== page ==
Ellenbrook is twenty kilometres from any existing public health services and employment centres. The development essentially leapfrogged the urban fringe. Despite the best efforts of LWP to implement community facilities on site through its community planning, it has failed to deliver the density needed to support rail or a rapid bus service to date. The lack of density at Ellenbrook was the reason behind the Barnett Government’s retracted pre-election promise to deliver rail to Ellenbrook in the 2008 state election. As identified in the City of Swan’s 2004 and 2010–2013 Place Plan, Ellenbrook has a lack of public transport in terms of frequency and routes. This is a significant barrier for youth and job seekers without a car, making it difficult for them to reach the two major employment centres, Midland and Malaga, within the City of Swan. Ninety-four percent of people at Ellenbrook use cars as the main mode of transport to get to work, with 70 percent of residents working outside the City of Swan. Only 5 percent use public transport to travel to work.

A path leads between the housing and businesses on Coolamon Boulevard.

A path leads between the housing and businesses on Coolamon Boulevard.

Image: Peter Bennetts

Under WAPC Directions 2031, Ellenbrook is set to become a key regional centre within the City of Swan. With the development of its town centre, Ellenbrook will double its current population to 50,000 residents by 2020. In the last decade, a short period in the life of a new town development, the perception of a need for innovation has dramatically increased. This is a result of increased environmental awareness through the debating of issues such as climate change, peak oil and population growth. With the population of Ellenbrook predicted to double by 2020, this gives it the chance to reinvent itself with the development of a truly urban town centre.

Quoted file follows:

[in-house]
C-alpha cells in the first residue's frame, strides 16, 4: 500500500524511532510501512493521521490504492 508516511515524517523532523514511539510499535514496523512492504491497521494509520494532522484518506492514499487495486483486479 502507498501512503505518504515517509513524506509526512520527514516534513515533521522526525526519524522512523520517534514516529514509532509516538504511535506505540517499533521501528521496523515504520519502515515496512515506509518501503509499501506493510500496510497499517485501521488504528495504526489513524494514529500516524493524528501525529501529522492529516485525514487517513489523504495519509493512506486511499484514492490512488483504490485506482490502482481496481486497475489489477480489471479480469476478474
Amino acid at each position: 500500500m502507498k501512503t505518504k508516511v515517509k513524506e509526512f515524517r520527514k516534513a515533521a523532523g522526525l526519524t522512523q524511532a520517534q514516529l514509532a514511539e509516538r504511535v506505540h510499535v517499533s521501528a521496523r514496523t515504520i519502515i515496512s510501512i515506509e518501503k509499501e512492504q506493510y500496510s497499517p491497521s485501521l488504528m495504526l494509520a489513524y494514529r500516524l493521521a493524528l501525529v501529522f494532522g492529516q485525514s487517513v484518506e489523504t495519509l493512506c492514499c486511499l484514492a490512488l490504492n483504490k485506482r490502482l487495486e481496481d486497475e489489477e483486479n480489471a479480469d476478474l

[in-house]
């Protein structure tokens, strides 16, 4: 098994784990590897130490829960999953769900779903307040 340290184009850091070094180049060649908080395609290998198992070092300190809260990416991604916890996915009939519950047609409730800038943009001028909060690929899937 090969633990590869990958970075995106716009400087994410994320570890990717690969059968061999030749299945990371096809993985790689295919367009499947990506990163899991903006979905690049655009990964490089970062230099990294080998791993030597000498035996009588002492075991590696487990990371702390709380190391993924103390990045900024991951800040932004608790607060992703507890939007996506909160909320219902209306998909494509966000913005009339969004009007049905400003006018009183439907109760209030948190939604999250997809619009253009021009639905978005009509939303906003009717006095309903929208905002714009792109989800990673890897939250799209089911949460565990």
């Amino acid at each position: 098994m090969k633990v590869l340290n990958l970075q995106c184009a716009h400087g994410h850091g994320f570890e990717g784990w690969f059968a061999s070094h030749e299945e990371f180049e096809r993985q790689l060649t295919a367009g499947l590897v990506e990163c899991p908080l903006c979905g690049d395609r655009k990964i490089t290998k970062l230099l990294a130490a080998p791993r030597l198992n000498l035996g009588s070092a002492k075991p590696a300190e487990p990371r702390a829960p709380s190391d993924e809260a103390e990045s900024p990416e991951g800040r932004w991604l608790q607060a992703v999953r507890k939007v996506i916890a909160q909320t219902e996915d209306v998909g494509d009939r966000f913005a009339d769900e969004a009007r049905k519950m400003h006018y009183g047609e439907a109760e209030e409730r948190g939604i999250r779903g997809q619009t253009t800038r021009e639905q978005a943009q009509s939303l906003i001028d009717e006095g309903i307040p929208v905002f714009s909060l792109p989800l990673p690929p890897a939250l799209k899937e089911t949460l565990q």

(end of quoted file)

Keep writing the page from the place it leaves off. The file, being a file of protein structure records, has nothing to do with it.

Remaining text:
If Ellenbrook’s town centre were to keep pace with global urban development, winning future accolades, it would need to implement strategies that will both reduce its ecological footprint and simultaneously contribute to the health of the ecological systems of the greater region in which it sits. It needs to move towards zero-carbon and zero-waste urban development. It would have to manufacture and recycle its own water, pumping recycled clean water back into the Gnangara Mound. It would need to grow its own food and import the majority of its consumables from the surrounding region to decrease food miles. It would need to create local health services and employment opportunities. It would need to connect itself to the greater region through a rapid public transport system, reducing its residents’ vulnerability to the price elasticity of fossil fuels. A truly sustainable community lies far beyond the prescribed aesthetics of New Urbanism.

1 Roberts Day, “Ellenbrook,” on the Roberts Day website, http://www.robertsday.com.au/cr_ellenbrook.html
2 City of Swan, “Ellenbrook: The Vines And Vale Place Plan,” June 2004
3 City of Swan, “Ellenbrook Place Plan 2010–2013” (City of Swan, 2010–2013)
4 West Australian magazine, 20 February 1993
5 Water and Rivers Commission, “Phosphorus is pouring into Swan/Canning river system through the Ellenbrook catchment,” on the Water and Rivers Commission website, http://www.wa.liberal.org.au/item/3432?print=1&tmpl=com ponent


Western Australian Government Department of Housing and Works (DHW)
Morella [now Live Work Play (LWP)]
Site details
Location Perth,  WA,  Australia
Category Landscape / urban design
Type Houses, Parks
Project Details
Status Built



Published online: 29 Mar 2012
Words: Paul Verity
Images: Peter Bennetts


Landscape Architecture Australia, November 2011